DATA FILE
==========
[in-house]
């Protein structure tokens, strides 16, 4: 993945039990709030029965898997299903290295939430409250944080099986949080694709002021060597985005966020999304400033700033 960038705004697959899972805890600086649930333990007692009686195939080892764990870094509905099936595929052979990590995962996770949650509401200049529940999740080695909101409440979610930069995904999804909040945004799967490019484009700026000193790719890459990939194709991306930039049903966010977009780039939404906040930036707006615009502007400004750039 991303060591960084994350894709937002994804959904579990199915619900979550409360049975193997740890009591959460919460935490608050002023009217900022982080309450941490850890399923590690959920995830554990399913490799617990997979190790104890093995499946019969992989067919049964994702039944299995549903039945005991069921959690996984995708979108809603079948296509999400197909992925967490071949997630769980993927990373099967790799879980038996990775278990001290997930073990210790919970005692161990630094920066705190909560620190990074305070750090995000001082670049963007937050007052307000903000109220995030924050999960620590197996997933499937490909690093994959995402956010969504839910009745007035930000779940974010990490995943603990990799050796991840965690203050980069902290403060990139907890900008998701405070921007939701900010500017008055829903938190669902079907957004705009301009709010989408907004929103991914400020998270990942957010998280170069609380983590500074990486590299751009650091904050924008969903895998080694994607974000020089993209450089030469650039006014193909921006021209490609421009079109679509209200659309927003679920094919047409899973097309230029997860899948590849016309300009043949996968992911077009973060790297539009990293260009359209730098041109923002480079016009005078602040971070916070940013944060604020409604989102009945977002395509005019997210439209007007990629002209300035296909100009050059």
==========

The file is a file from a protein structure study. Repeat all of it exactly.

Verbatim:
[in-house]
């Protein structure tokens, strides 16, 4: 993945039990709030029965898997299903290295939430409250944080099986949080694709002021060597985005966020999304400033700033 960038705004697959899972805890600086649930333990007692009686195939080892764990870094509905099936595929052979990590995962996770949650509401200049529940999740080695909101409440979610930069995904999804909040945004799967490019484009700026000193790719890459990939194709991306930039049903966010977009780039939404906040930036707006615009502007400004750039 991303060591960084994350894709937002994804959904579990199915619900979550409360049975193997740890009591959460919460935490608050002023009217900022982080309450941490850890399923590690959920995830554990399913490799617990997979190790104890093995499946019969992989067919049964994702039944299995549903039945005991069921959690996984995708979108809603079948296509999400197909992925967490071949997630769980993927990373099967790799879980038996990775278990001290997930073990210790919970005692161990630094920066705190909560620190990074305070750090995000001082670049963007937050007052307000903000109220995030924050999960620590197996997933499937490909690093994959995402956010969504839910009745007035930000779940974010990490995943603990990799050796991840965690203050980069902290403060990139907890900008998701405070921007939701900010500017008055829903938190669902079907957004705009301009709010989408907004929103991914400020998270990942957010998280170069609380983590500074990486590299751009650091904050924008969903895998080694994607974000020089993209450089030469650039006014193909921006021209490609421009079109679509209200659309927003679920094919047409899973097309230029997860899948590849016309300009043949996968992911077009973060790297539009990293260009359209730098041109923002480079016009005078602040971070916070940013944060604020409604989102009945977002395509005019997210439209007007990629002209300035296909100009050059």